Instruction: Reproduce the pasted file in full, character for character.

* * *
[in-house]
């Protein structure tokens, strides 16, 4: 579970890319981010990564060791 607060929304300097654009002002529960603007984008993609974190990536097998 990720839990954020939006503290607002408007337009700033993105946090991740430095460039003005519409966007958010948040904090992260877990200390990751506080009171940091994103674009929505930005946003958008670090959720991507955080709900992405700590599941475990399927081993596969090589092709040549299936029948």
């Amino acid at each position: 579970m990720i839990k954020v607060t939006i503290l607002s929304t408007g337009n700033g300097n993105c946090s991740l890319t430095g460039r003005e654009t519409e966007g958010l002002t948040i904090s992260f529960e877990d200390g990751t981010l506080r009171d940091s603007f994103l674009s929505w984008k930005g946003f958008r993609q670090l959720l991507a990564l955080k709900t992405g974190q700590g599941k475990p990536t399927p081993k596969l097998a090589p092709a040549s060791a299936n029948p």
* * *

[in-house]
């Protein structure tokens, strides 16, 4: 579970890319981010990564060791 607060929304300097654009002002529960603007984008993609974190990536097998 990720839990954020939006503290607002408007337009700033993105946090991740430095460039003005519409966007958010948040904090992260877990200390990751506080009171940091994103674009929505930005946003958008670090959720991507955080709900992405700590599941475990399927081993596969090589092709040549299936029948």
């Amino acid at each position: 579970m990720i839990k954020v607060t939006i503290l607002s929304t408007g337009n700033g300097n993105c946090s991740l890319t430095g460039r003005e654009t519409e966007g958010l002002t948040i904090s992260f529960e877990d200390g990751t981010l506080r009171d940091s603007f994103l674009s929505w984008k930005g946003f958008r993609q670090l959720l991507a990564l955080k709900t992405g974190q700590g599941k475990p990536t399927p081993k596969l097998a090589p092709a040549s060791a299936n029948p």